The Community Foundation of Greater Greensboro will recognize Khan at the conclusion of the Greensboro Grasshoppers game on June 11 at NewBridge Bank Park.
Spring 2016 – Dr. James Davis, Associate Professor in the School of Education, teamed up with HPU doctoral student, Ryan Moody, to team-teach several lessons to future teachers at High Point University. Mr. Moody currently serves as an Assistant Principal at Otis L. Hairston Middle School in Guilford County Schools. Prior to his position with Hairston Middle School, Mr. Moody spent eight years at Ragsdale High School as a teacher and coach.
Dr. Davis, along with Mr. Moody, in the EDU 4566, “Using Data to Make Instructional Improvements” course, presented information to students with regard to data, data analysis, serving all students, and positively impacting student achievement. The content was covered and research-based instructional strategies were modeled. Students described the presentations as purposeful, helpful, timely, and engaging!
February 18, 2016 – Kappu Mu Chapter of Kappa Delta Pi, International Honor Society in Education, welcomed 17 new members in it Spring 2016 initiation. Kappa Mu Chapter is in its 51st year on the High Point University campus.
Ms. Stephanie Austin, a member of the School of Education Doctoral Cohort IV, was selected to receive the 2016 National School Psychologist of the Year Award. This award is bestowed annually by the National Association of School Psychologists (NASP). The Award is announced at NASP Annual Convention. In 2016, this Convention was held (February 10–13, 2016) in New Orleans.
NASP School Psychologist of the Year Award (SPY) Program recognizes excellence in the provision of school psychological services by a field-based practitioner. Each state is invited to nominate one candidate. Nomination materials are to be completed by state presidents (or their designees) for NASP-affiliated state associations. NASP delegates are to complete materials in any non-affiliated state. Candidates must be current members of NASP and practicing school psychologists who spend the majority of their time providing direct services to students, teachers, and parents. (Trainers, researchers, and administrators are not eligible for this award). The NCSP is desired. An award ceremony takes place at the NASP convention.
The CEC students, along with High Point Parks and Recreation and Randolph County’s Wheatmore High School students, co-hosted the event. Each participant with disabilities took home a blanket and hand-crafted ornament from the event. Over the past six years, the organization has put on numerous parties for individuals in the community with disabilities for various holidays such as Valentine’s Day and Halloween. Click here for full story!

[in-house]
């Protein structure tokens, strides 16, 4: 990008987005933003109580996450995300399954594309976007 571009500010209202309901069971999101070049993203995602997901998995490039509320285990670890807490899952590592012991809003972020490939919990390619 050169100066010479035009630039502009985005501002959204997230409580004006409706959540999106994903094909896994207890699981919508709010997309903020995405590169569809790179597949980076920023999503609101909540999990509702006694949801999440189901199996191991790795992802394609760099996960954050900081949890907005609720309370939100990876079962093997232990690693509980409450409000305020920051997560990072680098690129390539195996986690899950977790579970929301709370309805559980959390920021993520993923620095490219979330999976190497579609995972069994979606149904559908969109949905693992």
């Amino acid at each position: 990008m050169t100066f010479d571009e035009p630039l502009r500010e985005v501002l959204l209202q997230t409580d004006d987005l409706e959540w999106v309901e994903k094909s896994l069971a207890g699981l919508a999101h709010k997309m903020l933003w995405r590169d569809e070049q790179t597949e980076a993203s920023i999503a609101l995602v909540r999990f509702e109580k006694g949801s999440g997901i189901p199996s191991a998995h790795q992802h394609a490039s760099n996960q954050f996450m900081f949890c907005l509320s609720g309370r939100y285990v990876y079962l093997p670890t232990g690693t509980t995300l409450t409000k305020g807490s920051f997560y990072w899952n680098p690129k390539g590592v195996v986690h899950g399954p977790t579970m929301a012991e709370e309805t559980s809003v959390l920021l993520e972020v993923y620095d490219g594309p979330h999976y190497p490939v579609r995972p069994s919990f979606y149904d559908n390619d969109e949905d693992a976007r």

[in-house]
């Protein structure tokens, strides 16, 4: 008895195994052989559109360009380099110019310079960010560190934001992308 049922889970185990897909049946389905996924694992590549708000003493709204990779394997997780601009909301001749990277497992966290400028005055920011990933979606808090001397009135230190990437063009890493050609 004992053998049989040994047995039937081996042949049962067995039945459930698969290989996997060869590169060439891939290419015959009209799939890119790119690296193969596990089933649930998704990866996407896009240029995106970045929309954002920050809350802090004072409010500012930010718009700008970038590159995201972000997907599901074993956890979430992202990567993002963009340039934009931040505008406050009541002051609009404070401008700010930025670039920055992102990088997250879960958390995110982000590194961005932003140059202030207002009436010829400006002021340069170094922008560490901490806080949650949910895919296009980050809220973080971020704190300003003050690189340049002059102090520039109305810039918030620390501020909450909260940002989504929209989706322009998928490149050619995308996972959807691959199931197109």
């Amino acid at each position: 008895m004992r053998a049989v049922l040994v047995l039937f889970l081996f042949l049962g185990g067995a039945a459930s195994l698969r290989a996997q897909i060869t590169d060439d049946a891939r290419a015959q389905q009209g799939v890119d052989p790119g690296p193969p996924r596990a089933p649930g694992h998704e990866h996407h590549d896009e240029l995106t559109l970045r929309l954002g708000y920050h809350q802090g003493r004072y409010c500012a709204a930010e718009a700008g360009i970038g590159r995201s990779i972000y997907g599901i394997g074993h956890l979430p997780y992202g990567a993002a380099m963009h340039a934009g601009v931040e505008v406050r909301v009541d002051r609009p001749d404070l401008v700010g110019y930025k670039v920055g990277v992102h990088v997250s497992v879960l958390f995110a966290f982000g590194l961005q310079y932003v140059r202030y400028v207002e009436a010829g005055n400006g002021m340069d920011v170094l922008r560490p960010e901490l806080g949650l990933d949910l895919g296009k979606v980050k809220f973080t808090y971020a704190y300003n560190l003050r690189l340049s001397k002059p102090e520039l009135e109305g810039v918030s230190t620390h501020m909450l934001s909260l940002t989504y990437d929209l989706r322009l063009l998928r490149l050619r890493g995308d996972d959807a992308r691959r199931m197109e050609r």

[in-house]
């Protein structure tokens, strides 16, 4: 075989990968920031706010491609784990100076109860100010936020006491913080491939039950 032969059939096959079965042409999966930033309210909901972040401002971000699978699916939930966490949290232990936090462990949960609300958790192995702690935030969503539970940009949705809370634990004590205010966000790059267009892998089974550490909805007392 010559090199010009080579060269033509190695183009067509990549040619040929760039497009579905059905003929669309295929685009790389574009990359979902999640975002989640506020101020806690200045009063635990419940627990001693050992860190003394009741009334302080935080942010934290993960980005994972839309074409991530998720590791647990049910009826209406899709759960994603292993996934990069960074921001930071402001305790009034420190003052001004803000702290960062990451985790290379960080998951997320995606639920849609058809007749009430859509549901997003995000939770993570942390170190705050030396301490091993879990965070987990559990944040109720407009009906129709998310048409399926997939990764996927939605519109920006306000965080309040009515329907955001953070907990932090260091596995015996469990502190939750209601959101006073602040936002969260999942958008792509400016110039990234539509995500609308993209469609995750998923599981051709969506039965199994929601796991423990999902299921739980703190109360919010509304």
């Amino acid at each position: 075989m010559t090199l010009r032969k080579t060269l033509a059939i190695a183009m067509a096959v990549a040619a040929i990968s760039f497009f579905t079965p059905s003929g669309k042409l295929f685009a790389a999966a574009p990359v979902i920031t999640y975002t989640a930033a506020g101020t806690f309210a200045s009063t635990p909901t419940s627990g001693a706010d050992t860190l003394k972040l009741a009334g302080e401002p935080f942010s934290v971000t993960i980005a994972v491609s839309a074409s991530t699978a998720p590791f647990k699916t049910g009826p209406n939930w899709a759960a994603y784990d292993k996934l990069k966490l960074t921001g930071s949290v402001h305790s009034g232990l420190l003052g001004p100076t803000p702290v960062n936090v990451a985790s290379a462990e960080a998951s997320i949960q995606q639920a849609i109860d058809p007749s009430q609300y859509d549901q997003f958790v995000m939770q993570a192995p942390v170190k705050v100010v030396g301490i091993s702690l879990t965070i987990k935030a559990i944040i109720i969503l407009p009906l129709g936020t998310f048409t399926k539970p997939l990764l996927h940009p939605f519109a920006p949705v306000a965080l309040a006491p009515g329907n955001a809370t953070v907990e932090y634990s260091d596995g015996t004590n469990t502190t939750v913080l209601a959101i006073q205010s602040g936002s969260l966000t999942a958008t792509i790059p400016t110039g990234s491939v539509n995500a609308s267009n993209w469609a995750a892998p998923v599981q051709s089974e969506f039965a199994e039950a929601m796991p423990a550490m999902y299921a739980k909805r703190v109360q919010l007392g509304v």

December 2015 – Lauren Fields, Cohort IV Doctoral Candidate and teacher at Hopewell Elementary School, received the 1st place prize at the 3rd Annual Tacky Christmas Sweater Party at last night’s Randolph County Communities in Schools fundraiser. Lauren’s prize of Chick-fil-A for a year was presented to her by Dan Cathey, president of Chick-fil-A. Over $7000 was raised at the event and will be used for the organization’s dropout prevention programs.
November 2015 – Letisha Judd is a doctoral student in educational leadership who demonstrates excellence in school leadership. Her district values her leadership, and we at High Point University value her leadership as both a scholar and practitioner. She is a goal-oriented leader who influences others to make great things happen for students in public schools. As she states in this feature article, she knows her purpose and she lives it every day.
November 2015 – Christina Honeycutt recently presented her research entitled “How Do Commonly Measured Reading Related Constructs Correlate In A Sample of Struggling Readers?” at the State of North Carolina Undergraduate Research Conference (SNURCS) held at High Point University November 14, 2015. Christina participated in the High Point University Summer Undergraduate Research Institute (SURI) under the mentorship of Dr. Sarah Vess, Assistant Professor and Chair of the Department of Specialized Curriculum. Christina began working as a research assistant for Dr. Vess in Fall 2014. She completed training on the Helping Early Literacy Practice Strategies (HELPS) Curriculum and facilitated the HELPS program to struggling readers at a local elementary school as part of a partnership with Stacey Field of North Carolina State University. After data collection was complete in the Spring, Christina created her own research question from Dr. Field’s research study. During the Summer Undergraduate Research Institute, Christina intensely studied reading constructs and analyzed data to understand how different measured aspects of reading related to each other in the students she had worked with this past Spring. When asked about Christina, Dr. Vess said “working with Christina has been inspiring. She is passionate about the field of special education and wants to learn as much as possible that will help her in her future career. She is very active in many groups on campus and still finds the time to commit to research. I am fortunate to have Christina on my research team”. Christina is a Junior, Special Education major. She is the President of Teachers of Tomorrow, an officer in the Student Council for Exceptional Children, a Resident Assistant, a volunteer for Miracle League, and involved in too many campus organizations to name!